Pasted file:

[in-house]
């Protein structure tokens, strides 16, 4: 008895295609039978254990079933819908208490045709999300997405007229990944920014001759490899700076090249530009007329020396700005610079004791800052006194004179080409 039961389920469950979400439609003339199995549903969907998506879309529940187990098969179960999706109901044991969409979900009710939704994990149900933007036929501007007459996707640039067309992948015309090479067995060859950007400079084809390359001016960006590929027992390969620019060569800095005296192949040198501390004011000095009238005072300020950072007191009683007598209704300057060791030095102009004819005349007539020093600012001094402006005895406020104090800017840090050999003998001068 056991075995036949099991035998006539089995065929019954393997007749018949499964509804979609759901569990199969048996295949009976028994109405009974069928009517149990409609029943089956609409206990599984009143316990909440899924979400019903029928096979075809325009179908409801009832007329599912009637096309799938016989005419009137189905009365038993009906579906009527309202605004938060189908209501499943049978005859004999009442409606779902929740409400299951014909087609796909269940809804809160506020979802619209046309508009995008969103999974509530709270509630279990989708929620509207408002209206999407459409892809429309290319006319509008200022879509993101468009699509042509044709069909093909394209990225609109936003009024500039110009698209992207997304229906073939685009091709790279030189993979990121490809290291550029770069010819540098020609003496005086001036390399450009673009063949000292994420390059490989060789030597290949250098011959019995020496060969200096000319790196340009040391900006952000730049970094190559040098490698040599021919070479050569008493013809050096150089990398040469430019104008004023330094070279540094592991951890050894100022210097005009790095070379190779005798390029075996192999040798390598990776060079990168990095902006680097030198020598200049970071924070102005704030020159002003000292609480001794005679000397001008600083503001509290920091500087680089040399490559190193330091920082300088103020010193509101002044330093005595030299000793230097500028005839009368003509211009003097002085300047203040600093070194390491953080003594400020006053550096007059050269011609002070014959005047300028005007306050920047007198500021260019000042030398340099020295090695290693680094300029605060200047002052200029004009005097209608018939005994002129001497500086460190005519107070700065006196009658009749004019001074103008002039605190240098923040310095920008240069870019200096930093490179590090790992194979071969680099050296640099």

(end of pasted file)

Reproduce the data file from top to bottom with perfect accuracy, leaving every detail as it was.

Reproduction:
[in-house]
């Protein structure tokens, strides 16, 4: 008895295609039978254990079933819908208490045709999300997405007229990944920014001759490899700076090249530009007329020396700005610079004791800052006194004179080409 039961389920469950979400439609003339199995549903969907998506879309529940187990098969179960999706109901044991969409979900009710939704994990149900933007036929501007007459996707640039067309992948015309090479067995060859950007400079084809390359001016960006590929027992390969620019060569800095005296192949040198501390004011000095009238005072300020950072007191009683007598209704300057060791030095102009004819005349007539020093600012001094402006005895406020104090800017840090050999003998001068 056991075995036949099991035998006539089995065929019954393997007749018949499964509804979609759901569990199969048996295949009976028994109405009974069928009517149990409609029943089956609409206990599984009143316990909440899924979400019903029928096979075809325009179908409801009832007329599912009637096309799938016989005419009137189905009365038993009906579906009527309202605004938060189908209501499943049978005859004999009442409606779902929740409400299951014909087609796909269940809804809160506020979802619209046309508009995008969103999974509530709270509630279990989708929620509207408002209206999407459409892809429309290319006319509008200022879509993101468009699509042509044709069909093909394209990225609109936003009024500039110009698209992207997304229906073939685009091709790279030189993979990121490809290291550029770069010819540098020609003496005086001036390399450009673009063949000292994420390059490989060789030597290949250098011959019995020496060969200096000319790196340009040391900006952000730049970094190559040098490698040599021919070479050569008493013809050096150089990398040469430019104008004023330094070279540094592991951890050894100022210097005009790095070379190779005798390029075996192999040798390598990776060079990168990095902006680097030198020598200049970071924070102005704030020159002003000292609480001794005679000397001008600083503001509290920091500087680089040399490559190193330091920082300088103020010193509101002044330093005595030299000793230097500028005839009368003509211009003097002085300047203040600093070194390491953080003594400020006053550096007059050269011609002070014959005047300028005007306050920047007198500021260019000042030398340099020295090695290693680094300029605060200047002052200029004009005097209608018939005994002129001497500086460190005519107070700065006196009658009749004019001074103008002039605190240098923040310095920008240069870019200096930093490179590090790992194979071969680099050296640099």